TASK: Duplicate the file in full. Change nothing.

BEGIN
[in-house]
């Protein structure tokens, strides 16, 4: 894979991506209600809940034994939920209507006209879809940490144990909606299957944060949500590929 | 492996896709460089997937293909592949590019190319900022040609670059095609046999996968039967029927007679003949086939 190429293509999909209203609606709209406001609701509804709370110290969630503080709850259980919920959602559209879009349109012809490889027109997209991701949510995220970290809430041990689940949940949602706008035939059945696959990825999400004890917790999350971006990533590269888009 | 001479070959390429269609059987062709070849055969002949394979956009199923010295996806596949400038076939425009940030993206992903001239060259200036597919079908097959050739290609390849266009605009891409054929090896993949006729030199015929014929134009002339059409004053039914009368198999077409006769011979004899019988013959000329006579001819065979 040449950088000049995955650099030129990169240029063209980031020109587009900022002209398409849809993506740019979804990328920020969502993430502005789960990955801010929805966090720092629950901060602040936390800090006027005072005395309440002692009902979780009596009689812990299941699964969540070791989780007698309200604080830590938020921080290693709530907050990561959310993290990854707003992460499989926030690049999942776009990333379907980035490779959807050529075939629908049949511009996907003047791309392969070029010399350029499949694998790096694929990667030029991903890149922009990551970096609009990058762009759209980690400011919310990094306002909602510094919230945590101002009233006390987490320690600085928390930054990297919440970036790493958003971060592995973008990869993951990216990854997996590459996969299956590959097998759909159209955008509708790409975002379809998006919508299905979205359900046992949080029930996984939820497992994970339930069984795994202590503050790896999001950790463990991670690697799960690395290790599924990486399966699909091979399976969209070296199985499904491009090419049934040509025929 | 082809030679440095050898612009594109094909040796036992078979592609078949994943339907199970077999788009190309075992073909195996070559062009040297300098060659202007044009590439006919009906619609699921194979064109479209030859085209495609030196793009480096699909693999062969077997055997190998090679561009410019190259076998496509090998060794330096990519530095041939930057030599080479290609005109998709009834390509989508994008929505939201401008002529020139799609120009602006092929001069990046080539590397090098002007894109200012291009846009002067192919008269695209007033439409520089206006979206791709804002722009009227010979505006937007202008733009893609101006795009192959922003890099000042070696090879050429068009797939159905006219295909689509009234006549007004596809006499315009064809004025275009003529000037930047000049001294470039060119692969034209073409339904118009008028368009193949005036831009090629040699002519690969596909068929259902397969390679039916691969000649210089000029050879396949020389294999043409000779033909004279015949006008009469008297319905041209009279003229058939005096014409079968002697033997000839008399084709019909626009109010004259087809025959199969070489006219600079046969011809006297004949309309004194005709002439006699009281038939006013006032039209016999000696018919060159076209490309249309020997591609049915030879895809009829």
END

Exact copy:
[in-house]
């Protein structure tokens, strides 16, 4: 894979991506209600809940034994939920209507006209879809940490144990909606299957944060949500590929 | 492996896709460089997937293909592949590019190319900022040609670059095609046999996968039967029927007679003949086939 190429293509999909209203609606709209406001609701509804709370110290969630503080709850259980919920959602559209879009349109012809490889027109997209991701949510995220970290809430041990689940949940949602706008035939059945696959990825999400004890917790999350971006990533590269888009 | 001479070959390429269609059987062709070849055969002949394979956009199923010295996806596949400038076939425009940030993206992903001239060259200036597919079908097959050739290609390849266009605009891409054929090896993949006729030199015929014929134009002339059409004053039914009368198999077409006769011979004899019988013959000329006579001819065979 040449950088000049995955650099030129990169240029063209980031020109587009900022002209398409849809993506740019979804990328920020969502993430502005789960990955801010929805966090720092629950901060602040936390800090006027005072005395309440002692009902979780009596009689812990299941699964969540070791989780007698309200604080830590938020921080290693709530907050990561959310993290990854707003992460499989926030690049999942776009990333379907980035490779959807050529075939629908049949511009996907003047791309392969070029010399350029499949694998790096694929990667030029991903890149922009990551970096609009990058762009759209980690400011919310990094306002909602510094919230945590101002009233006390987490320690600085928390930054990297919440970036790493958003971060592995973008990869993951990216990854997996590459996969299956590959097998759909159209955008509708790409975002379809998006919508299905979205359900046992949080029930996984939820497992994970339930069984795994202590503050790896999001950790463990991670690697799960690395290790599924990486399966699909091979399976969209070296199985499904491009090419049934040509025929 | 082809030679440095050898612009594109094909040796036992078979592609078949994943339907199970077999788009190309075992073909195996070559062009040297300098060659202007044009590439006919009906619609699921194979064109479209030859085209495609030196793009480096699909693999062969077997055997190998090679561009410019190259076998496509090998060794330096990519530095041939930057030599080479290609005109998709009834390509989508994008929505939201401008002529020139799609120009602006092929001069990046080539590397090098002007894109200012291009846009002067192919008269695209007033439409520089206006979206791709804002722009009227010979505006937007202008733009893609101006795009192959922003890099000042070696090879050429068009797939159905006219295909689509009234006549007004596809006499315009064809004025275009003529000037930047000049001294470039060119692969034209073409339904118009008028368009193949005036831009090629040699002519690969596909068929259902397969390679039916691969000649210089000029050879396949020389294999043409000779033909004279015949006008009469008297319905041209009279003229058939005096014409079968002697033997000839008399084709019909626009109010004259087809025959199969070489006219600079046969011809006297004949309309004194005709002439006699009281038939006013006032039209016999000696018919060159076209490309249309020997591609049915030879895809009829």